It’s been a while since I’ve read a book in one sitting, and I read Rules for Visiting in a few hours on the drive home from Maine this weekend. After reading so many wonderful reviews about this book, I knew I had to pick it up. I packed it with me to read on vacation, but it turns out it was the perfect road trip companion, giving me lots to think about as we drove through the mountains and by the lakes of Maine, New Hampshire, and Vermont.
When May Attaway is given an unexpected year-long leave of absence from her job as a university gardener, she embarks on a particularly unique journey of self-discovery. Single and in her 40s, May lives with her father in her childhood home. She prefers the company of plants over people, dislikes text messages and social media, and is not particularly good at maintaining her friendships. In describing herself, she explains, “I’m not for everyone, I know that” (p. 67).
Yet May does have some friends–Lindy (a childhood friend), Vanessa (a high school friend), Neera (a college friend), and Rose (a graduate school friend)–and she sees her impending year of freedom as an opportunity to rekindle and nurture her friendships with these four women. Coining the term “fortnight friends,” May plans out her visits to each one as she seeks to (re)discover who she is not by herself, but who she can be in the company of those she had been keeping at a distance for far too long.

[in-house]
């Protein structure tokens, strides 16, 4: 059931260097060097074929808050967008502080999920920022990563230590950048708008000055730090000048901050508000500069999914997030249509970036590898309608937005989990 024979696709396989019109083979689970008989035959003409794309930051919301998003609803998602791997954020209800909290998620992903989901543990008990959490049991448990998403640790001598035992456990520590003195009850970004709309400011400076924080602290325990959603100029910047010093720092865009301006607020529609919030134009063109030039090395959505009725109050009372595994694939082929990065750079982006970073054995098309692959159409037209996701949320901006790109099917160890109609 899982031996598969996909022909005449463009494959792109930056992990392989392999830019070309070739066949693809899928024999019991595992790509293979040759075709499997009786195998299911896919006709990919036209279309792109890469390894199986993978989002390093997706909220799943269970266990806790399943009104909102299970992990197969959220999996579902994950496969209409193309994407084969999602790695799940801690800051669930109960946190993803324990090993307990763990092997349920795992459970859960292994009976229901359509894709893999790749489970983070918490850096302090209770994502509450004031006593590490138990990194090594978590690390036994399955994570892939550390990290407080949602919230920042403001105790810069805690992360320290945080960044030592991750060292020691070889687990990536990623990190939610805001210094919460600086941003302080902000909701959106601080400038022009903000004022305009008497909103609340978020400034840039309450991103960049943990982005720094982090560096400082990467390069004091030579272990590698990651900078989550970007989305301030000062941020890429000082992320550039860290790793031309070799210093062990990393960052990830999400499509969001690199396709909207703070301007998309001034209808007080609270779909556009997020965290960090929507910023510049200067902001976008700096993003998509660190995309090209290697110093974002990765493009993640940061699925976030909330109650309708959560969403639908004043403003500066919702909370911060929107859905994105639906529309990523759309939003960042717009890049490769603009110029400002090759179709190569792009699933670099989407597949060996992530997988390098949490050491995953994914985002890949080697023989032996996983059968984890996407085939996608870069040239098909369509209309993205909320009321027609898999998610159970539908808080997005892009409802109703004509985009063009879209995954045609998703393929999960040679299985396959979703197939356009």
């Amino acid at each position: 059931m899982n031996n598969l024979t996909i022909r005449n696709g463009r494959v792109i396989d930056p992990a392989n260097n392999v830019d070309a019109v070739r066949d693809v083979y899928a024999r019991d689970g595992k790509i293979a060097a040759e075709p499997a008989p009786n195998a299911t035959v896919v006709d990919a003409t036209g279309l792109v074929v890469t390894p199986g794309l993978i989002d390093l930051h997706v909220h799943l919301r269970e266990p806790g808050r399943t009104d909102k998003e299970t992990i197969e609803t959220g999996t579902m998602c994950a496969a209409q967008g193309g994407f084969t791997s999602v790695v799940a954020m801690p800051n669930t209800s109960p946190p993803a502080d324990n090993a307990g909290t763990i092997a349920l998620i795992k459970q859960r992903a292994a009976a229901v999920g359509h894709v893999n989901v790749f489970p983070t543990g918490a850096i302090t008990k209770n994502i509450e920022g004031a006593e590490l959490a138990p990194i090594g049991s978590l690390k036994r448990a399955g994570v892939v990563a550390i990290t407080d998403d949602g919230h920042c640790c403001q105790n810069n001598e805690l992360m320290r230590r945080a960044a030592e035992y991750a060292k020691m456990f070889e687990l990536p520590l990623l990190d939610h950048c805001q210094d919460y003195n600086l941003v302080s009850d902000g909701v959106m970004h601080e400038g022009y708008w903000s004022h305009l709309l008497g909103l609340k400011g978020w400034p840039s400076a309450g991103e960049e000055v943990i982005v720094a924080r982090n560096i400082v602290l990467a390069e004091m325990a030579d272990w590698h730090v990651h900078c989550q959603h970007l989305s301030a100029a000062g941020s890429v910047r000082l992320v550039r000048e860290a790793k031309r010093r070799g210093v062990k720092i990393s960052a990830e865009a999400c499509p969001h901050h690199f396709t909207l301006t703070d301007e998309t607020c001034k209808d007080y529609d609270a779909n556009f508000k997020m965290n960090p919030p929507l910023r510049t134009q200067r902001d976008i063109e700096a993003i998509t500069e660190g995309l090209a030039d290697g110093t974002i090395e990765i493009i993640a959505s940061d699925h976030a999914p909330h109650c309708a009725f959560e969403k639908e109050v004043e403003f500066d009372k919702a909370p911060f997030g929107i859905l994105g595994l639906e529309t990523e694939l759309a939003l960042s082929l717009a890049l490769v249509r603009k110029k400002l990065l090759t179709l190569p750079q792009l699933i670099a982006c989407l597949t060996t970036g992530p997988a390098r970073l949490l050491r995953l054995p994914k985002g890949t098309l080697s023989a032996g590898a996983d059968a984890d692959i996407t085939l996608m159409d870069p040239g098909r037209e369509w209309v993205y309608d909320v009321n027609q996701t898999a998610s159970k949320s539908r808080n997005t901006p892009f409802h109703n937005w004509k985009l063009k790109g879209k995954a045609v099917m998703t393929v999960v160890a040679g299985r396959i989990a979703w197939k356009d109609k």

“It seems to me that your oldest friends can offer a glimpse of who you were from a time before you had a sense of yourself and that’s what I’m after.”Jessica Francis Kane, Rules for Visiting, p. 91
This book to me was like the perfect cup of tea–warm, soothing, and good for the soul. The storyline was both quirky and intellectual, which made it a quick and easy read that inspired deeper reflection on historical and literary concepts of friendship, and the extent to which our friendships are integral to our sense of purpose, happiness, and well-being. It was a sheer delight to get lost in Kane’s beautiful prose; she so aptly captured May’s authenticity and eccentricity, making her someone I’d love to befriend in real life.
My only criticism of this book is that I simply wanted more–I wanted May’s visits with each friend to last longer, to see more depth and vulnerability in her interactions, and a more profound and sustained exploration of her newfound sense of self in light of her renewed connections with her fortnight friends. Overall though, I can’t recommend this book highly enough; it’s one of my favourite books of the summer and I suggest picking it up to enjoy along with a cup of something comforting and cozy.
Rating: 4.5/5 ★